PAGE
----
This work is registered in the archives of the Calder Foundation, New York, under application number A01790.
Measuring over seven feet across at its widest point, Alexander Calder’s monumental Untitled is a rare example of the artist’s wide range of sensory and aesthetic abilities. This work engages a multitude of senses as, in addition to the constellation of striking black forms silhouetted against the sky, Calder also included an acoustic element. As part of the composition he installed a small ‘hammer,’ which, when the circumstances are favorable, moves to strike a neighboring element resulting in an audible chime ringing out across the room. Executed in 1957, this work was produced at the height of the artist’s career when he was working on a number major projects including a large-scale mobile for New York’s main airport, a motorized work for the Brussels Worlds’ Fair and a standing mobile placed outside the UNESCO headquarters in Paris. The works completed during this period finally helped to establish his reputation as one of the most innovative artists of his generation.
Suspended by a single wire, the constellation of fourteen elements is supported by an ingenious arrangement of thin wire armatures. Each of these branches ends in an amorphous form—a black metal plate, which is attached to the main body of the work by an clever arrangement, allows each element to move freely when caught by a prevailing gust of wind. In Untitled, this animated quality is further enhanced by one of the elements which acts a musical wind chime, designed to strike its neighbor when pressed into action by the wind. Calder’s celebration of color also comes into play here as the integrity of the monochromatic black color scheme is broken only once, by a vivid red disk located towards the lower section of the sculpture. Isolated amid a sea of black, this component becomes a fiery red burst of color in an otherwise comprehensive adoration of the uniformity of the composition.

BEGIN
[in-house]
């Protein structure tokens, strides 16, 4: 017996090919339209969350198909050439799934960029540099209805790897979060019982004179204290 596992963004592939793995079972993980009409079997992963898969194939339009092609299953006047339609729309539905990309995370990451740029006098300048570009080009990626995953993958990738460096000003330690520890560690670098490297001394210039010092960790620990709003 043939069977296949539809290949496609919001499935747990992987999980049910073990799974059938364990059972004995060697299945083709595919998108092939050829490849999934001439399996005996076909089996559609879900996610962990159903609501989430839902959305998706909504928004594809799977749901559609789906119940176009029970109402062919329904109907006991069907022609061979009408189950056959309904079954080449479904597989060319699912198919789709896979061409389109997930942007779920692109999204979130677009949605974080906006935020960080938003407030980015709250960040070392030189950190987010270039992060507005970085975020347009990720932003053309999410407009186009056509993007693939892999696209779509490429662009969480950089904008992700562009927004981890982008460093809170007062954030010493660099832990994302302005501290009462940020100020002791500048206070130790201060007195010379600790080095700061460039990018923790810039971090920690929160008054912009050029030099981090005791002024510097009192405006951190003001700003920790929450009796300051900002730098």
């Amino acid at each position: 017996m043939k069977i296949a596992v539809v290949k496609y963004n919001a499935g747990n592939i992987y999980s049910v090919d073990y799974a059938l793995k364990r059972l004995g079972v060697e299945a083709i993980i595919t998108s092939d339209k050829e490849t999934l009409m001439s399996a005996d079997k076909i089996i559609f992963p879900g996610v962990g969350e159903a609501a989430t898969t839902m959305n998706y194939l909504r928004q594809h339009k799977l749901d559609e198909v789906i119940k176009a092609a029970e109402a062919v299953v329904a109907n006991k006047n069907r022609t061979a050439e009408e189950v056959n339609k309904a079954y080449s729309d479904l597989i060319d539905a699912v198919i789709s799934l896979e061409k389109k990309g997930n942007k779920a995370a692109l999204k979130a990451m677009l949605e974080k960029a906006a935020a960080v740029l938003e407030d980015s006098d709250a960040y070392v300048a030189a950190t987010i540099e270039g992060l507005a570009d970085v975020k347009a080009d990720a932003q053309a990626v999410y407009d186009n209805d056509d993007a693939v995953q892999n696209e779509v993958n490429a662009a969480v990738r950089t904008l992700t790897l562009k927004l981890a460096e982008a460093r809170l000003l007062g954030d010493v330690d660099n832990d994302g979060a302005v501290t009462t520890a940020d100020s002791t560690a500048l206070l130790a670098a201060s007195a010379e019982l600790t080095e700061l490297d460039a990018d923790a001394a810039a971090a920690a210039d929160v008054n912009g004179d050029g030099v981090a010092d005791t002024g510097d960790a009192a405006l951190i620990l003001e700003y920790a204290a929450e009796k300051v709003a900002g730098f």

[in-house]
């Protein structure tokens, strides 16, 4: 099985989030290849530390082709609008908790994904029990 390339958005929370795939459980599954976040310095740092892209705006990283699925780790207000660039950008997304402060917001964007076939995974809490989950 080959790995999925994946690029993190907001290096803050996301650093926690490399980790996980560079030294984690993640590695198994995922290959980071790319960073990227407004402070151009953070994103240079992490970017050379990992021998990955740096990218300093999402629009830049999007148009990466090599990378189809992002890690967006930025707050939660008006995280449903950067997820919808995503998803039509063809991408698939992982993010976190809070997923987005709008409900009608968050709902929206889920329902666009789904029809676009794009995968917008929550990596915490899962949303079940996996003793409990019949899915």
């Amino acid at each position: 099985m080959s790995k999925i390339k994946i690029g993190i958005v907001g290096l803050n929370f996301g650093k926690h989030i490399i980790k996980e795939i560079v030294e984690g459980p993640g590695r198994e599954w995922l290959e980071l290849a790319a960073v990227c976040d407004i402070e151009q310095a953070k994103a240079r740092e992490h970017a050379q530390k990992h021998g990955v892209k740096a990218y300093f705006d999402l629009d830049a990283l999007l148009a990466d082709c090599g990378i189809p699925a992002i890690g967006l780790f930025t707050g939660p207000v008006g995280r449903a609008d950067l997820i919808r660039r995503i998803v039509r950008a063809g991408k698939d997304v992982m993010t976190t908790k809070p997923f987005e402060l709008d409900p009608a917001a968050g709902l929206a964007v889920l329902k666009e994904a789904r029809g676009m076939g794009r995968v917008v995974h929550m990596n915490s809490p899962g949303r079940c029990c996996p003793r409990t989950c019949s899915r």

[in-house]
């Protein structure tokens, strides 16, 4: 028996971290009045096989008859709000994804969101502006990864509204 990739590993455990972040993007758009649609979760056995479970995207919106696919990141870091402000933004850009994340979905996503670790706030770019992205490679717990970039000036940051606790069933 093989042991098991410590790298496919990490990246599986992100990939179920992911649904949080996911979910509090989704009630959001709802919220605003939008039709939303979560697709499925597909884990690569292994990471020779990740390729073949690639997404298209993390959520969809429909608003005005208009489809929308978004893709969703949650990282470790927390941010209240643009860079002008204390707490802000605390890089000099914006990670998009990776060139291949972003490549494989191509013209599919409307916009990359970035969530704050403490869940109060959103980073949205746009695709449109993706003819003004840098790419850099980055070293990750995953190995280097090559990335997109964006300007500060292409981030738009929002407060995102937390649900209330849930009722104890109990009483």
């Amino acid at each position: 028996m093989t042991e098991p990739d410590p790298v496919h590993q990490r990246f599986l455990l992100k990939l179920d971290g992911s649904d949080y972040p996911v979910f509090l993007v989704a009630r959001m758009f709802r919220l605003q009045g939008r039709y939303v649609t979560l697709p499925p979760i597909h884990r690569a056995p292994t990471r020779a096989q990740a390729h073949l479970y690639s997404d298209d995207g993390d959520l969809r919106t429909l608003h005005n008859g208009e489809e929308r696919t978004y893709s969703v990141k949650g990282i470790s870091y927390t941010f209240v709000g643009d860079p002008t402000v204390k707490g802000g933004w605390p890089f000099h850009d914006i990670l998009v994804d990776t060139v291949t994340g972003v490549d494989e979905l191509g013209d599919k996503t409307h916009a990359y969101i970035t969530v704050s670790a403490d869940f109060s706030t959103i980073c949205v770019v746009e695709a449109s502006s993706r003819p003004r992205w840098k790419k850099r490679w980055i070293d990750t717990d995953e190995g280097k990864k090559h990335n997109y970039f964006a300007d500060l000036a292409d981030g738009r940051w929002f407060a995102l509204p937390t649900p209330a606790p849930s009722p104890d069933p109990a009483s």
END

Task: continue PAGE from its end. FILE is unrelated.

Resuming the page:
Untitled was executed during a pivotal period of the artist’s career when he increasingly concentrated on large-scale works. The devastation caused by the Second World War had forced many civic authorities to rebuild their city centers and they were looking for impressive sculptures to make both an artistic and philosophical statement about the new world order. One such project was a commission from the Port Authority of New York and New Jersey to design a sculpture for New York’s Idlewild Airport (now John F. Kennedy International Airport). During this time Calder worked closely with an architect and project manager named Albert Kennerly who assisted the artist with the practicalities and considerable paperwork needed to complete such a project. “I assisted Mr. Calder not only in procuring the contract with the Port Authority,” Kennerly later wrote, “but also in implementing the various procedures required for the installation such as union problems, structural consideration, making the freedom-of-movement device for suspending the Mobile, and other basic arrangements which only the complication of an international airport in New York City can create” (Letter from Albert Kennerly to Harold Diamond, August 1978). Such was the important nature of the Idlewild project that Kennerly declared: “This was Sandy’s [Calder] first major breakthrough in establishing his world reputation as a great sculptor” (Ibid.). It was during this period that Kennerly asked the artist to produce a sculpture for his own home, the result of which was the present work.
Although Calder produced a large number of works in a variety of media, only a handful of them have an acoustic component. The artist’s first investigations into sound began in the 1920s when he included bells, harmonicas and cymbals into his Cirque Calder, 1931 (Whitney Museum of American Art, New York). However, it wasn’t until the late 1930s that he first began to incorporate sound into some of his mobile works. Working alone in his studio, Calder was usually surrounded by silence except for the occasional clanging of the mobiles as they bumped into each other while they were suspended from above. One of the most famous of these works was The Gong, which remained high in the rafters until the artist’s death in 1976. Describing his own encounter with the work, Jean-Paul Satre has stated: “I once saw a beater and a gong hanging very high up in his studio. At the slightest draught of air, the beater went after the rotating gong. It would draw back to strike, lash out at the gong and then, like a clumsy hand, miss. And just when you were least expecting it, it would come straight at it and strike it in the middle...” (J. Sartre, “Les Mobiles des Calder,” in Alexander Calder: Mobiles, Stabiles, Constellations, exh. cat., Galerie Louis Carre, Paris, 1946, pp. 6-19, English translation by Chris Turner). The poetic nature of Untitled evokes Sartre’s famous observations on first experiencing Calder’s work in the 1940s. “A Mobile: a little local fiesta; an object defined by its movement and non-existent without it,” Sartre declared, “A flower that withers as soon as it comes to a standstill; a pure stream of movement in the same way as there are pure streams of light” (Ibid.).